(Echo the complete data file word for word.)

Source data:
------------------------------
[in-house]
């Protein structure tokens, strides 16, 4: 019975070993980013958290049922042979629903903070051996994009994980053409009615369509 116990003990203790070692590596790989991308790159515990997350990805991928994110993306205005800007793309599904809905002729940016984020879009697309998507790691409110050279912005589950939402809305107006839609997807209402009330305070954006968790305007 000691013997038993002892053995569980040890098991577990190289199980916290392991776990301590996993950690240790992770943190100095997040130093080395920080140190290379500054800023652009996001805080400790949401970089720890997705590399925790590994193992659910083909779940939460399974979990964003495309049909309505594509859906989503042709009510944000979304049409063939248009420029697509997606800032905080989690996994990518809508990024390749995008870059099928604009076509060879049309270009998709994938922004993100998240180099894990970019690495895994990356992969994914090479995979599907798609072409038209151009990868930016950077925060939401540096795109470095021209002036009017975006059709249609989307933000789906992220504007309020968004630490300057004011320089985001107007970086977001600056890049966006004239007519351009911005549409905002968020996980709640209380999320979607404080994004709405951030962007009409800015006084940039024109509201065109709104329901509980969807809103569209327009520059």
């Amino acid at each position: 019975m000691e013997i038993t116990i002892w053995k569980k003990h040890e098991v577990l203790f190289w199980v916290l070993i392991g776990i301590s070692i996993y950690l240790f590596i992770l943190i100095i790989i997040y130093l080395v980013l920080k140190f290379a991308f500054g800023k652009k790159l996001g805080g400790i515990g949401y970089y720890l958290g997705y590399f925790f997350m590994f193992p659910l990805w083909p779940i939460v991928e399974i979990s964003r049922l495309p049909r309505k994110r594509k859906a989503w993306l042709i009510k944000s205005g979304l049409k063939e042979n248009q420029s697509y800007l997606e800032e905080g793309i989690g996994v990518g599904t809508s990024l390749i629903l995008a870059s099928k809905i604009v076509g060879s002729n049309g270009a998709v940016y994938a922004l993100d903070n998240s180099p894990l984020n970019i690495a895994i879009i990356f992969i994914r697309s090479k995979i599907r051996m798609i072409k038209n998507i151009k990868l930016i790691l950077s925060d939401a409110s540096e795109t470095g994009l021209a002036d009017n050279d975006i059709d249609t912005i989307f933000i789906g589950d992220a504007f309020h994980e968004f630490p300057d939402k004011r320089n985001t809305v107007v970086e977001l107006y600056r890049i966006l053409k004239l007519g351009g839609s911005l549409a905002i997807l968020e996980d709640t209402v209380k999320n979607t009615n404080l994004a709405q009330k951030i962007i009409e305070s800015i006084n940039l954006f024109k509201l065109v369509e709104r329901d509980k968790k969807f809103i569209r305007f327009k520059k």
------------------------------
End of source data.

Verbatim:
[in-house]
């Protein structure tokens, strides 16, 4: 019975070993980013958290049922042979629903903070051996994009994980053409009615369509 116990003990203790070692590596790989991308790159515990997350990805991928994110993306205005800007793309599904809905002729940016984020879009697309998507790691409110050279912005589950939402809305107006839609997807209402009330305070954006968790305007 000691013997038993002892053995569980040890098991577990190289199980916290392991776990301590996993950690240790992770943190100095997040130093080395920080140190290379500054800023652009996001805080400790949401970089720890997705590399925790590994193992659910083909779940939460399974979990964003495309049909309505594509859906989503042709009510944000979304049409063939248009420029697509997606800032905080989690996994990518809508990024390749995008870059099928604009076509060879049309270009998709994938922004993100998240180099894990970019690495895994990356992969994914090479995979599907798609072409038209151009990868930016950077925060939401540096795109470095021209002036009017975006059709249609989307933000789906992220504007309020968004630490300057004011320089985001107007970086977001600056890049966006004239007519351009911005549409905002968020996980709640209380999320979607404080994004709405951030962007009409800015006084940039024109509201065109709104329901509980969807809103569209327009520059």
């Amino acid at each position: 019975m000691e013997i038993t116990i002892w053995k569980k003990h040890e098991v577990l203790f190289w199980v916290l070993i392991g776990i301590s070692i996993y950690l240790f590596i992770l943190i100095i790989i997040y130093l080395v980013l920080k140190f290379a991308f500054g800023k652009k790159l996001g805080g400790i515990g949401y970089y720890l958290g997705y590399f925790f997350m590994f193992p659910l990805w083909p779940i939460v991928e399974i979990s964003r049922l495309p049909r309505k994110r594509k859906a989503w993306l042709i009510k944000s205005g979304l049409k063939e042979n248009q420029s697509y800007l997606e800032e905080g793309i989690g996994v990518g599904t809508s990024l390749i629903l995008a870059s099928k809905i604009v076509g060879s002729n049309g270009a998709v940016y994938a922004l993100d903070n998240s180099p894990l984020n970019i690495a895994i879009i990356f992969i994914r697309s090479k995979i599907r051996m798609i072409k038209n998507i151009k990868l930016i790691l950077s925060d939401a409110s540096e795109t470095g994009l021209a002036d009017n050279d975006i059709d249609t912005i989307f933000i789906g589950d992220a504007f309020h994980e968004f630490p300057d939402k004011r320089n985001t809305v107007v970086e977001l107006y600056r890049i966006l053409k004239l007519g351009g839609s911005l549409a905002i997807l968020e996980d709640t209402v209380k999320n979607t009615n404080l994004a709405q009330k951030i962007i009409e305070s800015i006084n940039l954006f024109k509201l065109v369509e709104r329901d509980k968790k969807f809103i569209r305007f327009k520059k």